Pros, Injured Or Not, Know Risks Of Their Profession

By Mike Downey
Updated: June 14, 2007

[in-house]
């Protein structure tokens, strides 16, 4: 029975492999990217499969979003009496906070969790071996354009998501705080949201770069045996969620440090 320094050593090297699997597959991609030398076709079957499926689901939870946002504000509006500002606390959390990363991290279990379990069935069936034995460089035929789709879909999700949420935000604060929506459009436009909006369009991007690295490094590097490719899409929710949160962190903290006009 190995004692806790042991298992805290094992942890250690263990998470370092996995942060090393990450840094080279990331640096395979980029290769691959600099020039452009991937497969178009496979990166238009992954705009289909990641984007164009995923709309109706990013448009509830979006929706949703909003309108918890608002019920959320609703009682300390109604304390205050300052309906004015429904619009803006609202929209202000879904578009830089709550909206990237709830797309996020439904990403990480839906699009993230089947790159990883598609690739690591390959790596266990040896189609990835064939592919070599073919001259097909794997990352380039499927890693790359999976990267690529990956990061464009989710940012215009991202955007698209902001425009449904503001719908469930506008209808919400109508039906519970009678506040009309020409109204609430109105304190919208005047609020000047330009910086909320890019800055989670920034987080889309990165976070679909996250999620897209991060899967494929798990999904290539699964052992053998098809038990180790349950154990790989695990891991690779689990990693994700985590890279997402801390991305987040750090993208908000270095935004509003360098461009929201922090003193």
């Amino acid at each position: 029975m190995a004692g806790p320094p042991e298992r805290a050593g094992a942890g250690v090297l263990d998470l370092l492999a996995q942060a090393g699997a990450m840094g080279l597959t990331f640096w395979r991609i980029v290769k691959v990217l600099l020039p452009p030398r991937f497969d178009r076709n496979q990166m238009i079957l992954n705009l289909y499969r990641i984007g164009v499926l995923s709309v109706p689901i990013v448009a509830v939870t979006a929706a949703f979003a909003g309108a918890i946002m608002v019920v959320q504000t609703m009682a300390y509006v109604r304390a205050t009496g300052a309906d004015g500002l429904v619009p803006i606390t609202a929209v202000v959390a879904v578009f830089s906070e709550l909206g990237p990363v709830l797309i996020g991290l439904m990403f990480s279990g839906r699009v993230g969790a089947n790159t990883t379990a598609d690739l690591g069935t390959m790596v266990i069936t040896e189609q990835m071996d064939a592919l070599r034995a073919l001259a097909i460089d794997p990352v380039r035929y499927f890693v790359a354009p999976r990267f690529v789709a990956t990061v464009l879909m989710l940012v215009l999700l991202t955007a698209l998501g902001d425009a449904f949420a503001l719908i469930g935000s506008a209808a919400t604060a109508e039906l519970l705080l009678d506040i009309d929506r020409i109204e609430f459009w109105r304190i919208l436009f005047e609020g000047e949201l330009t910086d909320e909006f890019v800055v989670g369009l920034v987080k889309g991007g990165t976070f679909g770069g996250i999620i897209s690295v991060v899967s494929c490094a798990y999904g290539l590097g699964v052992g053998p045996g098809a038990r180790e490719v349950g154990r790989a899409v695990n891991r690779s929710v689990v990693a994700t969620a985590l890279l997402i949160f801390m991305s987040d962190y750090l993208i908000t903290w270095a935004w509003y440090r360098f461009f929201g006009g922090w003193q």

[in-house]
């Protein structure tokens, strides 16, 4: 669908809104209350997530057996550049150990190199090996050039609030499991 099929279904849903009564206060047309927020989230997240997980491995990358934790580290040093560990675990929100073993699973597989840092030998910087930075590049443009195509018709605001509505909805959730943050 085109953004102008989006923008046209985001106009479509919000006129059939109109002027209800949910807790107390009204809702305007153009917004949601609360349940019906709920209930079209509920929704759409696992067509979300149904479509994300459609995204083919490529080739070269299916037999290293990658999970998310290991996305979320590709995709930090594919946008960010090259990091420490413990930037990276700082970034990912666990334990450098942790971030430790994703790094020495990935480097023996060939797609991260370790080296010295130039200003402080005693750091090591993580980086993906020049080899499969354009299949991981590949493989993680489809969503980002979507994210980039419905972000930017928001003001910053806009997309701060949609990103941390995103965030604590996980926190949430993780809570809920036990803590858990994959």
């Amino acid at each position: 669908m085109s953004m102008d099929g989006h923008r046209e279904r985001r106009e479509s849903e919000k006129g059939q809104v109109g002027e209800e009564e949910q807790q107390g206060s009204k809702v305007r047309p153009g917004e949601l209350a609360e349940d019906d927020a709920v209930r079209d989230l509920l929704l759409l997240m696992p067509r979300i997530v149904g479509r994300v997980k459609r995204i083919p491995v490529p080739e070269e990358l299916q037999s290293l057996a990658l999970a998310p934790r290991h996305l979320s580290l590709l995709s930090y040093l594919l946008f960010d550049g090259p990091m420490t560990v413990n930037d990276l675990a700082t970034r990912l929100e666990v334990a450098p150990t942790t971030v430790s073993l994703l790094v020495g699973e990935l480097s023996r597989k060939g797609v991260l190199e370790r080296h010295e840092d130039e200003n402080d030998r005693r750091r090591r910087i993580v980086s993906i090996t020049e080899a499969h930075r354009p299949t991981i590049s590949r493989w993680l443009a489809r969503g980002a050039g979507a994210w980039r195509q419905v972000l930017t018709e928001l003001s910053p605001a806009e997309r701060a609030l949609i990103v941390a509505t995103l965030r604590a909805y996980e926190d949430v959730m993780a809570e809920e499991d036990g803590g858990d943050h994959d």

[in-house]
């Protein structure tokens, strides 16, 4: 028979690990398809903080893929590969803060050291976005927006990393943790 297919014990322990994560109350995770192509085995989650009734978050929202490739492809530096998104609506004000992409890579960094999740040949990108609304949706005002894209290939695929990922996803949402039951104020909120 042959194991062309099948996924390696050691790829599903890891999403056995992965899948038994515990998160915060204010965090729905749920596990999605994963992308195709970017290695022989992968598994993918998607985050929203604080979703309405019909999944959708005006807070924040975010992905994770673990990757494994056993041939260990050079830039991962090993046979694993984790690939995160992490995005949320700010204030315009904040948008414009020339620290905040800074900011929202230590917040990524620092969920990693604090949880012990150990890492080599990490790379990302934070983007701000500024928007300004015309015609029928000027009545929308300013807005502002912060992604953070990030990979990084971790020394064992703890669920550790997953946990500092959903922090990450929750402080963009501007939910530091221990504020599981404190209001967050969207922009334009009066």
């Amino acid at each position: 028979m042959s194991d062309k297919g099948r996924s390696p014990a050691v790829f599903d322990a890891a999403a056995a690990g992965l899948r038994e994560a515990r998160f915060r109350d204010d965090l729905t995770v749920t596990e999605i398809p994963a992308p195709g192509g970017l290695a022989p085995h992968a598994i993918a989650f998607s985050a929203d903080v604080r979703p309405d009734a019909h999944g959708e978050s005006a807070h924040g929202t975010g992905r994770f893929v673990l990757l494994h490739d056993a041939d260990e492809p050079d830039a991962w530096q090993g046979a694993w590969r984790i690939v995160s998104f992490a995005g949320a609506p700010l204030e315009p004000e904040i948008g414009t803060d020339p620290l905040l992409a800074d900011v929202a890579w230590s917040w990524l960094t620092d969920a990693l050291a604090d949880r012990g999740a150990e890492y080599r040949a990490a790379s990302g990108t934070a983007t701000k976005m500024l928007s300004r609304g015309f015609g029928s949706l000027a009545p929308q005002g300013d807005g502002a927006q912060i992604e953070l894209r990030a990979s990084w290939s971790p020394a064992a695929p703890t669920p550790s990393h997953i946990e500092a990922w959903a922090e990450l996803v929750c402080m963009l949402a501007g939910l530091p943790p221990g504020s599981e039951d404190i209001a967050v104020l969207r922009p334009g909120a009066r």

CHICAGO — It is no longer enough that you praise professional football players. Now you are being asked to pity them. You paid for the tickets that paid for their salaries. You were willing to revel in their successes as well as to tolerate their failures, their excesses and their sins. Now you are being asked to extend your public sympathy and support to out-of-work entertainers who played with a ball for your amusement. You are expected to wring your hands over the ordeal of poor professional athletes who got banged up on the job. Show me a truck driver, a teacher, a firefighter, a flight attendant, a clerk, a cook, a health-care worker and I will show you a person who performed a public service, a person who did more for the public’s well-being than run and play catch, a person who did more for a lot less. No one is obligated to play football for money. You don’t go into pro football because you were unable to find a better job. You go into it because it is lucrative and a pleasurable activity and you are exceptionally good at it, the same way that you would go into singing or dancing. If you play football for money, chances are you had most or all of your education paid for by somebody other than your own kin. You were subsidized for multiple years and afforded a chance to qualify for a secondary occupation that could carry you and your family through the remaining 30 to 50 years of your adult life beyond a locker room. If you play football for money, you understand all the risks. You are fully aware from your first day at work that physical deterioration will be yours for today, for tomorrow and for the rest of your natural-born life. You are free to spend some of your income on an insurance policy to protect yourself against all future expense and hardship. If you play football for money, you know for a fact that you cannot expect to do so beyond your 40th birthday. There is a pretty fair chance that you will not be equipped or entitled to do so past your 30th. If you found yourself injured on the job, you merely would be in the 99 to 100 percent bracket of a profession that requires one of two things of every participant: Hit or be hit. It is impossible to make a career of football without knowing that your limbs are going to be broken or bent. It is a given that at some point in your professional life, a superior is going to ask you to endanger your health and welfare for the sake of your team. It is your prerogative to say no. Anybody who sacrificed his body for the purpose of playing in a game is to be commended for his bravery but certainly not for his common sense. He did so of his own free will. If he faced danger, well, so did a man or woman who ran into a burning home with a hose or taught school in a mean part of town. The plight of professional football veterans is being presented to the public as if they were discussing bedridden military survivors at Walter Reed. A dispute between a workmen’s union and a number of its former laborers is being elevated by means of a public forum into a crisis that concerns us all. If onetime professional athletes care to become private benefactors and raise funds for peers in dire straits, fine, let them. People do tend to take care of their own kind. How this suddenly became a debate for the masses, however, is beyond comprehension. Each new day in this recent discussion of the NFL Players Association and its infighting brings a new public outcry, one either calling for the chastisement of these poor souls’ guild representation or insinuating that the needy are overstating their needs. So many worldwide causes exist that are more deserving of our attention than his one. The disabilities and retirement benefits of men who played football … these are the matters that warrant citizens’ concern? We need to educate the populace further on the unhealthful hazards of sports? Workers get hurt every day in every way. Some have companies that look out for them. Some pay dues to unions and count on being looked after when the time comes. Football players traditionally have fallen into both these classifications, with, as with most of the American work force, mixed results. The stories of NFL alumni such as that of 35-year-old Brian DeMarco are being told and retold as if there were something the rest of us could do about it. These predicaments should be of no more importance to you than those of a boxer whose memory is foggy or a runner whose shins are shot. It is their worry, not yours. No one forced them to box or run. Football players live the rest of their lives with surgical scars and protracted pain. It has been this way since God invented grass and cows to make leather. If a former football laborer has a bone to pick with his erstwhile employer or union, that is a personal matter and not your worry. Possibly the NFL’s players union will augment health benefits to its brethren. Possibly it won’t. Beyond these two sides of the football, why should anyone else care?